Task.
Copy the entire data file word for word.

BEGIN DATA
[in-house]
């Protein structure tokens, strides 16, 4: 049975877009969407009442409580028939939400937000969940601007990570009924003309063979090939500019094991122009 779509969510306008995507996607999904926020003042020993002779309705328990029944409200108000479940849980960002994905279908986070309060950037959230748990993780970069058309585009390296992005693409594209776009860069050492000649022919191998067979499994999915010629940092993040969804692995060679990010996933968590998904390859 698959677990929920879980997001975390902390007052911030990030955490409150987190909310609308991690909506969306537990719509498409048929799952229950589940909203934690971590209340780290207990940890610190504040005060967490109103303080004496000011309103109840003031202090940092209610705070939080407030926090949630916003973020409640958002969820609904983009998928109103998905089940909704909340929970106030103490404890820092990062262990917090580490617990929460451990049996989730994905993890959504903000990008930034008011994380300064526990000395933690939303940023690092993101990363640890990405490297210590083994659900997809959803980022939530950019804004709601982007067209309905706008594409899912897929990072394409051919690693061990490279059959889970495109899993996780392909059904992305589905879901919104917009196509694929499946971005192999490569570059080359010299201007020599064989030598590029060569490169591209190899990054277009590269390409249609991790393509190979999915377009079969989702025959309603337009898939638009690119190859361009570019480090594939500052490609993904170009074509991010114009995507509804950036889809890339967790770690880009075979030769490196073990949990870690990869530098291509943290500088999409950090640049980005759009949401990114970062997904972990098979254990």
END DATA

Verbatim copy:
[in-house]
């Protein structure tokens, strides 16, 4: 049975877009969407009442409580028939939400937000969940601007990570009924003309063979090939500019094991122009 779509969510306008995507996607999904926020003042020993002779309705328990029944409200108000479940849980960002994905279908986070309060950037959230748990993780970069058309585009390296992005693409594209776009860069050492000649022919191998067979499994999915010629940092993040969804692995060679990010996933968590998904390859 698959677990929920879980997001975390902390007052911030990030955490409150987190909310609308991690909506969306537990719509498409048929799952229950589940909203934690971590209340780290207990940890610190504040005060967490109103303080004496000011309103109840003031202090940092209610705070939080407030926090949630916003973020409640958002969820609904983009998928109103998905089940909704909340929970106030103490404890820092990062262990917090580490617990929460451990049996989730994905993890959504903000990008930034008011994380300064526990000395933690939303940023690092993101990363640890990405490297210590083994659900997809959803980022939530950019804004709601982007067209309905706008594409899912897929990072394409051919690693061990490279059959889970495109899993996780392909059904992305589905879901919104917009196509694929499946971005192999490569570059080359010299201007020599064989030598590029060569490169591209190899990054277009590269390409249609991790393509190979999915377009079969989702025959309603337009898939638009690119190859361009570019480090594939500052490609993904170009074509991010114009995507509804950036889809890339967790770690880009075979030769490196073990949990870690990869530098291509943290500088999409950090640049980005759009949401990114970062997904972990098979254990």